9 April 1882 : Dante Gabriel Rossetti died atBirchington-on-Sea near Margate. Apparently he `threw his arms out;screamed out loud two or three times and died'. Morris'sassessment: `what a great man he would have been but for thearrogant misanthrophy that marred his work, and killed him beforehis time: the grain of humility which makes a great man one of thepeople, and no lord over them, he lacked, & with it lost theenjoyment of life which would have kept him alive, and would havesweetened all his work for him and us. But I say he has left a holein the world which will not be filled in a hurry.'
7 June 1881 : Morris recorded in hisDiary that he had signed the lease for the seven acreMerton Abbey Works in Surrey. The rent was £200. The Mertonworks were on the River Wandle and only seven miles from CharingCross Station. De Morgan found a separate site at Merton Abbeywhere he remained until 1884. Prior to taking the site Morris andDe Morgan had considered a disused silk mill in Blockley inGloucestershire. Morris found the last notice of wage reductionsstill posted to the door.
13 February 1868 : William Rossetti wrote inhis Diary: `Browning expresses (as I had before been told)a very high opinion of Morris's Jason.'
26 March 1867 : Morris wrote to Morgan thatfollowing his inspection of the work on Jesus College Chapel: `Ishall not be able to give it up to you this week; it will howeverbe finished by the week after, (week ending April 7th).'
March 1868 : Morris commissioned Rossetti topaint a portrait of Jane. This portrait is known as `Mrs WilliamMorris in a Blue Silk Dress.'
20 September 1885 : Morris was scheduled togive his lecture `The Guilds of the Middle Ages' before theHammersmith Branch of the SL at Kelmscott House, Hammersmith. Ameeting held in Dod Street to protest against the recentprosecutions for `obstruction' was charged by the police. Eightmembers of the crowd were accused of resisting the police or ofobstruction including Mowbray, Kitz, Mahon and Lewis Lyons. Themeeting was reported in the Daily News, 22 September1885(p.2) and the Pall Mall Gazette, 21 September 1885 (p.6).
16 February 1885 : A demonstration of between3,000 to 4,000 unemployed workers assembled on the Embankment andthen marched to Westminster to demand that the Local GovernmentBoard institute public works: `I suppose you saw the reports of ourwould be leader's [Hyndman's] speech on the Thames embankment ...more preposterous humbug I never heard of. However it will answerhis purpose for the time and make him notorious.' The SL sent aresolution to a number of papers expressing its pleasure at therecent fall of Khartoum.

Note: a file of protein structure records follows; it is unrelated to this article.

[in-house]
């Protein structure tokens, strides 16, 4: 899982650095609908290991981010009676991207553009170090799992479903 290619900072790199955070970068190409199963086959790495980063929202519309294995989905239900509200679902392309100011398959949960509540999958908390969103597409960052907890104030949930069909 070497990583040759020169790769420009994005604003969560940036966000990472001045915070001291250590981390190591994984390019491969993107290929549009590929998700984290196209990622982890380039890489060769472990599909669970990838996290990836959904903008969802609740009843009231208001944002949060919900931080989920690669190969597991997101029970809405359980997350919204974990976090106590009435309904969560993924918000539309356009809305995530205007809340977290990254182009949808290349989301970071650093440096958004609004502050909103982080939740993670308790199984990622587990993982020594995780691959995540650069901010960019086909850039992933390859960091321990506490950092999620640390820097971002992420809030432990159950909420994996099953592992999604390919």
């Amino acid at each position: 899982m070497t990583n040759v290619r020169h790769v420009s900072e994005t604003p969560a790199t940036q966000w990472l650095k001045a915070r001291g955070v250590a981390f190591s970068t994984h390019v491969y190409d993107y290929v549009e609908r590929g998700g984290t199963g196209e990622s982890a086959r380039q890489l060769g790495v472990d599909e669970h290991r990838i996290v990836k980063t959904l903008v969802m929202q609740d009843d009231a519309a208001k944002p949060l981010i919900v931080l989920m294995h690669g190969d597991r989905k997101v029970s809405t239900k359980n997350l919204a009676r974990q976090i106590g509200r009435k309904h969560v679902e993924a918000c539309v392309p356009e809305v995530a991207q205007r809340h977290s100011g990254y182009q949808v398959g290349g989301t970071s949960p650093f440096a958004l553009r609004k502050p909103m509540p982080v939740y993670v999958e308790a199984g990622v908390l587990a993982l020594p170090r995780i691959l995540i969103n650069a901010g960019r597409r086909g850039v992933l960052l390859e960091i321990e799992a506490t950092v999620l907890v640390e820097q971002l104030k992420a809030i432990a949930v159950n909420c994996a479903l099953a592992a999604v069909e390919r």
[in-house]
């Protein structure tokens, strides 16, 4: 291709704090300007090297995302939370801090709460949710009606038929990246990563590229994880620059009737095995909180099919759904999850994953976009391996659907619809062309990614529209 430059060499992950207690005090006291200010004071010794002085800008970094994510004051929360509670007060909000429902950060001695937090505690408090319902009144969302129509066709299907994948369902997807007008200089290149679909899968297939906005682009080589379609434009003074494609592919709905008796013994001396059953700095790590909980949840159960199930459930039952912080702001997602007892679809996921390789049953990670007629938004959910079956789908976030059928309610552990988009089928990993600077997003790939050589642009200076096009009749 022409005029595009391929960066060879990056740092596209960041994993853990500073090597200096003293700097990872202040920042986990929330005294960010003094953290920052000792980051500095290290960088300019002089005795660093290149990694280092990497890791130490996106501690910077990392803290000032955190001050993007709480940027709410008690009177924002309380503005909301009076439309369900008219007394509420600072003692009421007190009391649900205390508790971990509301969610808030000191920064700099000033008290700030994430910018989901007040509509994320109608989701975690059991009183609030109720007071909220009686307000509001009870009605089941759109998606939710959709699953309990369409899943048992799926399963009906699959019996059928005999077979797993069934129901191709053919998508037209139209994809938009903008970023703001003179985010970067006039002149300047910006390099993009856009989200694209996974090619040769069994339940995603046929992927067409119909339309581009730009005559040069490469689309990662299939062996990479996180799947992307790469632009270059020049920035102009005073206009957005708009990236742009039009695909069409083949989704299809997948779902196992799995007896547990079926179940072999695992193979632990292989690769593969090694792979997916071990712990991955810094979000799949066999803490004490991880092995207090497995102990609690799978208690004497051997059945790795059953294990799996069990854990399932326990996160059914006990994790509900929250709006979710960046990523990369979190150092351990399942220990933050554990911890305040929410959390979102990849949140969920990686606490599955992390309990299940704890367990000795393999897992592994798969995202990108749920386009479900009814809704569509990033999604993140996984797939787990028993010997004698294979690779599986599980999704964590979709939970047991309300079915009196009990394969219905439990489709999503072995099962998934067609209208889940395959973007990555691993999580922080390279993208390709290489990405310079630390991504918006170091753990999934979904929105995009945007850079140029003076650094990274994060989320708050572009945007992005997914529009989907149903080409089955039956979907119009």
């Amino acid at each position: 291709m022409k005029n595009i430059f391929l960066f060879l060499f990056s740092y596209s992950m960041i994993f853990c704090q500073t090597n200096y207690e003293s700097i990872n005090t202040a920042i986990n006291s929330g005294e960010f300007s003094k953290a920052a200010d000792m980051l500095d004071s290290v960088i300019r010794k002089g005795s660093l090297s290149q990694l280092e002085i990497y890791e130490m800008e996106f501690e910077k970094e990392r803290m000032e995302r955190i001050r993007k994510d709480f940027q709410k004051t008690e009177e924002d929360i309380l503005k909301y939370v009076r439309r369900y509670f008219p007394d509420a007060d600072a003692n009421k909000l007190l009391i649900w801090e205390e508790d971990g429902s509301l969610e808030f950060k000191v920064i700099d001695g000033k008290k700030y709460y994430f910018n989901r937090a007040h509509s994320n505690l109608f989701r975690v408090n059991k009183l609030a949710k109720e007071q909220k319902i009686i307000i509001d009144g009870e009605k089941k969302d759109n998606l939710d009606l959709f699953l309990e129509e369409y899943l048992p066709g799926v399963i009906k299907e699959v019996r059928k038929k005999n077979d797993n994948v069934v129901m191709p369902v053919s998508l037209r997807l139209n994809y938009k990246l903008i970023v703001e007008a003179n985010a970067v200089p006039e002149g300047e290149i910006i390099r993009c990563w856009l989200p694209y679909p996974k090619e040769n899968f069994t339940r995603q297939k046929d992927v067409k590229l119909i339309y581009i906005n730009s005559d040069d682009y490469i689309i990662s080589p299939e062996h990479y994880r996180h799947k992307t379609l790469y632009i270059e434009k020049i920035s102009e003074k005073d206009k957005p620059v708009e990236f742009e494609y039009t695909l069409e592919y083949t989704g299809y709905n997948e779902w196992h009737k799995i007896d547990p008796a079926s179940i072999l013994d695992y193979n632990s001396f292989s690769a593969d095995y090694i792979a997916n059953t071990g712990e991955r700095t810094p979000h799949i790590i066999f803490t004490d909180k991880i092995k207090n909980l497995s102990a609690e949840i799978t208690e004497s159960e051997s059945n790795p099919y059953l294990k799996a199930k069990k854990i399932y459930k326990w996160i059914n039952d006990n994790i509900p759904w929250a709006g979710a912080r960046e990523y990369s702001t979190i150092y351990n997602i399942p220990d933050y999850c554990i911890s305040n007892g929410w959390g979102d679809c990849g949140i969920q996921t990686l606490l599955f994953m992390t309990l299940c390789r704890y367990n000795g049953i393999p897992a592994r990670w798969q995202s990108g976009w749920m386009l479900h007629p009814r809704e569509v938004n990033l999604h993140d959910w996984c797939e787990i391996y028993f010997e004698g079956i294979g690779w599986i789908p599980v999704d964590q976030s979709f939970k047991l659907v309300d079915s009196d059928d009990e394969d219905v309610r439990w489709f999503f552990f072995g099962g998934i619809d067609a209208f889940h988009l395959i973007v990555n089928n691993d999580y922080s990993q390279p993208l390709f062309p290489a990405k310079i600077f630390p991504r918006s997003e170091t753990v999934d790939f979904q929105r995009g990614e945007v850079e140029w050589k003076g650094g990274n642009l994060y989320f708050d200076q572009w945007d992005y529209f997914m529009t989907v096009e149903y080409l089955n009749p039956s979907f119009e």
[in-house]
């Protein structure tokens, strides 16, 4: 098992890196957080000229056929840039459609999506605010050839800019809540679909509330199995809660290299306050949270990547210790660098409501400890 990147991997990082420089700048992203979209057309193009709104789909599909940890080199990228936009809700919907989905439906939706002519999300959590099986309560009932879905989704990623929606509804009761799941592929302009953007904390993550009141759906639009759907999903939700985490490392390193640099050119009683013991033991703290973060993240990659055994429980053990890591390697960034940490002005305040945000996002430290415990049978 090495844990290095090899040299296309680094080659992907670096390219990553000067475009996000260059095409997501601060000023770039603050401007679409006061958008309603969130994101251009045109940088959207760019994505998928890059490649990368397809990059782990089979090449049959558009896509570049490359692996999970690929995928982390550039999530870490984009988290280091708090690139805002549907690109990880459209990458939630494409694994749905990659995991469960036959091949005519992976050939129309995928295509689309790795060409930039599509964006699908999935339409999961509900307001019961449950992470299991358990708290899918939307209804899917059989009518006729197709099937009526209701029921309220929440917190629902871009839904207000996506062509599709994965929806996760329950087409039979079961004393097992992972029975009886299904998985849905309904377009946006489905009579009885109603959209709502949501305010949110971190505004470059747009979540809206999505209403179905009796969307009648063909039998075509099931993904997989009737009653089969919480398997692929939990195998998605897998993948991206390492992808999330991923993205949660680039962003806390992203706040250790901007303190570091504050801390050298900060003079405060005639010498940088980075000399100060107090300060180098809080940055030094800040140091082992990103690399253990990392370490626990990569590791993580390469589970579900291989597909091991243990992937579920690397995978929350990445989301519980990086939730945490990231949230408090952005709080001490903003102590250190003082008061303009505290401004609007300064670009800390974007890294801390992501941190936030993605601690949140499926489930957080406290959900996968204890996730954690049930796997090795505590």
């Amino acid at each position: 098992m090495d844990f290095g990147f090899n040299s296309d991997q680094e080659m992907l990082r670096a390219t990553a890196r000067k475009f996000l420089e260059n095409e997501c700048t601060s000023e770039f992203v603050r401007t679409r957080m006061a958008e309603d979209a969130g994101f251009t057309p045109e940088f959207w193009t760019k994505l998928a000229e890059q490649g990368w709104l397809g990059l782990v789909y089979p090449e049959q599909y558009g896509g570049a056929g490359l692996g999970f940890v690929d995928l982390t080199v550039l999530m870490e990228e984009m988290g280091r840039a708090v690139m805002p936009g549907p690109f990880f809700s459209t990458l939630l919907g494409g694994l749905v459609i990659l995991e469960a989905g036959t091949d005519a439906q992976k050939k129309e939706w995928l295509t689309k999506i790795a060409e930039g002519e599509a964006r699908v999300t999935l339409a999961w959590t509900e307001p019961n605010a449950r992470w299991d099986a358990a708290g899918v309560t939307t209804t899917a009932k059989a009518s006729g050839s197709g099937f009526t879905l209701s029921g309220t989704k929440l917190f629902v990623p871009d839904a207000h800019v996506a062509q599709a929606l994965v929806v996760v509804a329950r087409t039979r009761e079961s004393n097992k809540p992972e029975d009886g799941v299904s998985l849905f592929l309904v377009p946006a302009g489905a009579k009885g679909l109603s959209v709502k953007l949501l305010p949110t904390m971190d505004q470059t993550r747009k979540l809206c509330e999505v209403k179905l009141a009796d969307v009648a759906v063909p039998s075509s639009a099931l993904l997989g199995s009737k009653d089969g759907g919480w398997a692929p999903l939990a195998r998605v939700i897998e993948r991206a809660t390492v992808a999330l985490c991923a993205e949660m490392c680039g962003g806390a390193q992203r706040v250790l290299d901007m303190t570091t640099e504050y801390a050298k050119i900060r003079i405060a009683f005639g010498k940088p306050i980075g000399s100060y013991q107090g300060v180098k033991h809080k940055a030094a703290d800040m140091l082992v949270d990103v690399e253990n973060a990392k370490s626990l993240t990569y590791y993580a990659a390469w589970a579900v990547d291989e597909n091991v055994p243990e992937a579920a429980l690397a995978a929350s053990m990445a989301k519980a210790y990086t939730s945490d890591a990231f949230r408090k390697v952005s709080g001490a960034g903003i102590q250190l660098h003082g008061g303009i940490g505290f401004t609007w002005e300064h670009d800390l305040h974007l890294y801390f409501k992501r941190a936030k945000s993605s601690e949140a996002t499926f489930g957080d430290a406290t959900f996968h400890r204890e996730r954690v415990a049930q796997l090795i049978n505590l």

25 January 1885 : Morris gave an unnamedlecture to the Woolwich Branch of the SDF in Woolwich. TheDaily News printed an article in which it was stated that`Mr. William Morris, the poet of English Socialism - and of otherthings besides - will issue the first number of his new journalThe Commonweal next Wednesday.'
13 July 1883 : Burns and Williams held asocialist meeting in Hyde Park following a large demonstration infavour of the reform of local government in London. According toMorris `they got together five thousand people who cheeredthem lustily.' It is not clear if Morris attended this meeting.
1886 : The Co-operative Printing Company ofEdinburgh published Morris's The Labour Question from theSocialist Standpoint as No. 5 in their `Claims of LabourLectures'. A Selection of the Poems of William Morris,edited with a memoir by Francis Hueffer, appeared as one of theTauchnitz Collection of British Authors (c.f. 23 July1885).
11 July 1884 : Morris delivered a lectureentitled `Textile Fabrics' at the International Health Exhibitionat the South Kensington Museum, London. This lecture wassubsequently published as a pamphlet by William Clowes & Sonson behalf of the International Health Exhibition.
18 February 1884 : Over 1,500 people attended ameeting held in Blackburn which was advertised as `How the Workersare Legally Robbed'. Morris, Hyndman, Williams and Macdonald allspoke. This is not mentioned by LeMire.
: In the afternoon Morristravelled from Manchester to Leicester. In the evening he delivered before the Leicester Secular Society at theSecular Hall, Humberstone Gate, Leicester. This lecture was laterprinted as a booklet by W Reeves. While in Leicester he stayed withSydney Gimson the brother of Ernest Gimson. Gimson recalled thatafter supper the Rev J Hopps said to Morris: `That's an impossibledream of yours Mr Morris, such a Society would need God Almightyhimself to manage it'. According to Gimson `Mr Morris got up andwalked round his chair, then going across to Mr. Hopps and shakinghis fist to emphasise his words he said "Well, damn it man, youcatch your God Almighty - we'll have him".'